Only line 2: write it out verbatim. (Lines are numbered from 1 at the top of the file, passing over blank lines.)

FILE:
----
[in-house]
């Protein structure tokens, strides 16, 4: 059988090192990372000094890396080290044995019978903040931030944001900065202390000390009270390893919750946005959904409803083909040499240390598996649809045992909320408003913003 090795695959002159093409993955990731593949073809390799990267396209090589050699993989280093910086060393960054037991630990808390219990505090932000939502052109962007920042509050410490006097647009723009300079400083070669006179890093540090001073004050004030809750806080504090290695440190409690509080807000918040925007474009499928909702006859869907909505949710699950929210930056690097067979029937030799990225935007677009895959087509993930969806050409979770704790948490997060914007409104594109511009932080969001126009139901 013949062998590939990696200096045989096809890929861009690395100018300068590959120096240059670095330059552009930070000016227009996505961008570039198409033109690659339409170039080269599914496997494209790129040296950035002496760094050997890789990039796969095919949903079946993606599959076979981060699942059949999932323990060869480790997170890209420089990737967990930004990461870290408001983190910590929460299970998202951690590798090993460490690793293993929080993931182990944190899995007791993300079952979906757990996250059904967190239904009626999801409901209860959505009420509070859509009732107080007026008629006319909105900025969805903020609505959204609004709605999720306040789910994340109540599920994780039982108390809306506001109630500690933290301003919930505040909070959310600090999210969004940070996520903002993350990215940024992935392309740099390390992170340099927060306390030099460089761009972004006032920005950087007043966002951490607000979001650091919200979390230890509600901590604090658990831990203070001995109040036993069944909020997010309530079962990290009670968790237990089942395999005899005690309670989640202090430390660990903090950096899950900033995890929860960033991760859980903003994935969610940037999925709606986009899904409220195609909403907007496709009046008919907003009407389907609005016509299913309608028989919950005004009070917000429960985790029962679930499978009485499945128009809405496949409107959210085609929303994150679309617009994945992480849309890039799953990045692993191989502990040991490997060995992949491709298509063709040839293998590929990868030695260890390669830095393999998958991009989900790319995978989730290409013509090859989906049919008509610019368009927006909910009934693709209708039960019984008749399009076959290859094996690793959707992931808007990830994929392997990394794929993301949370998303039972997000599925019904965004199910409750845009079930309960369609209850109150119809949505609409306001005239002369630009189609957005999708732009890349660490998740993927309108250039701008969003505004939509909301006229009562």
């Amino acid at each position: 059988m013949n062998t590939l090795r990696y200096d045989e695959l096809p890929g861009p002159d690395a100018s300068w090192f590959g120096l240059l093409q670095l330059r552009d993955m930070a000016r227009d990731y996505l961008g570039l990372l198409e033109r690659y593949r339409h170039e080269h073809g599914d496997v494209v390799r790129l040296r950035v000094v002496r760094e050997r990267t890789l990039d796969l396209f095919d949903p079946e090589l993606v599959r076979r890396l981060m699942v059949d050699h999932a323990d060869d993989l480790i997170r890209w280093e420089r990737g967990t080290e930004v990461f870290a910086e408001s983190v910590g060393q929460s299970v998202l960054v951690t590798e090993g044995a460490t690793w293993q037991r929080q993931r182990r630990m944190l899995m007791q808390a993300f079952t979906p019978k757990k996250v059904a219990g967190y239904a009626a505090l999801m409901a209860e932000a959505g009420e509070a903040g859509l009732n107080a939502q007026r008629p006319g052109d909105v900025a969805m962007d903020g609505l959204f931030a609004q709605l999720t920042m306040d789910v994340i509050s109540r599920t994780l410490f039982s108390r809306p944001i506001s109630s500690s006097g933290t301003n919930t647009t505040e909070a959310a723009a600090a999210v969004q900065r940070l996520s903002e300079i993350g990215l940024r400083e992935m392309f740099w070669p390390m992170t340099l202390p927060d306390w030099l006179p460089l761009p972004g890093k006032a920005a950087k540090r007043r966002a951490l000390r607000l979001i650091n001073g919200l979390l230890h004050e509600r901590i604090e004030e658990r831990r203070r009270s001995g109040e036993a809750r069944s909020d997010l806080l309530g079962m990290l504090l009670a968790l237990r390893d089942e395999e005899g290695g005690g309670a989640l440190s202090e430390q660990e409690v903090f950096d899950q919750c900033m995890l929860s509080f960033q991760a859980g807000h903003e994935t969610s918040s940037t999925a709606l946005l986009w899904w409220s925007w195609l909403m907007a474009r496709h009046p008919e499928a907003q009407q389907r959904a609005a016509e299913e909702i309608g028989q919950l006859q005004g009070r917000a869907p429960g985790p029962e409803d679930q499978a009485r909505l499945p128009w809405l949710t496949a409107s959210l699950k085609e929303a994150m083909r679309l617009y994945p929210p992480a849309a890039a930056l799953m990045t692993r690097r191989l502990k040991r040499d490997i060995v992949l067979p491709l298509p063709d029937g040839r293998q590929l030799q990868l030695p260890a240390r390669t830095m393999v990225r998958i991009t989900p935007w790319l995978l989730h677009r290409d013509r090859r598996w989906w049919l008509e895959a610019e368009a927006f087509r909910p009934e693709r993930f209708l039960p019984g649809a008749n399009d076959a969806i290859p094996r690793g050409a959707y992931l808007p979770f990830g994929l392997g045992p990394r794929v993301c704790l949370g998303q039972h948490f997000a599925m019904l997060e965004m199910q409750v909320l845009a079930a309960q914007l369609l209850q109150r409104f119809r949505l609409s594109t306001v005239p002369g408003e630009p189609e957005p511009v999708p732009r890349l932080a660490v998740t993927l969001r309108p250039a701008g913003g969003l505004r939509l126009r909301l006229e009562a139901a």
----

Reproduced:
């Protein structure tokens, strides 16, 4: 059988090192990372000094890396080290044995019978903040931030944001900065202390000390009270390893919750946005959904409803083909040499240390598996649809045992909320408003913003 090795695959002159093409993955990731593949073809390799990267396209090589050699993989280093910086060393960054037991630990808390219990505090932000939502052109962007920042509050410490006097647009723009300079400083070669006179890093540090001073004050004030809750806080504090290695440190409690509080807000918040925007474009499928909702006859869907909505949710699950929210930056690097067979029937030799990225935007677009895959087509993930969806050409979770704790948490997060914007409104594109511009932080969001126009139901 013949062998590939990696200096045989096809890929861009690395100018300068590959120096240059670095330059552009930070000016227009996505961008570039198409033109690659339409170039080269599914496997494209790129040296950035002496760094050997890789990039796969095919949903079946993606599959076979981060699942059949999932323990060869480790997170890209420089990737967990930004990461870290408001983190910590929460299970998202951690590798090993460490690793293993929080993931182990944190899995007791993300079952979906757990996250059904967190239904009626999801409901209860959505009420509070859509009732107080007026008629006319909105900025969805903020609505959204609004709605999720306040789910994340109540599920994780039982108390809306506001109630500690933290301003919930505040909070959310600090999210969004940070996520903002993350990215940024992935392309740099390390992170340099927060306390030099460089761009972004006032920005950087007043966002951490607000979001650091919200979390230890509600901590604090658990831990203070001995109040036993069944909020997010309530079962990290009670968790237990089942395999005899005690309670989640202090430390660990903090950096899950900033995890929860960033991760859980903003994935969610940037999925709606986009899904409220195609909403907007496709009046008919907003009407389907609005016509299913309608028989919950005004009070917000429960985790029962679930499978009485499945128009809405496949409107959210085609929303994150679309617009994945992480849309890039799953990045692993191989502990040991490997060995992949491709298509063709040839293998590929990868030695260890390669830095393999998958991009989900790319995978989730290409013509090859989906049919008509610019368009927006909910009934693709209708039960019984008749399009076959290859094996690793959707992931808007990830994929392997990394794929993301949370998303039972997000599925019904965004199910409750845009079930309960369609209850109150119809949505609409306001005239002369630009189609957005999708732009890349660490998740993927309108250039701008969003505004939509909301006229009562």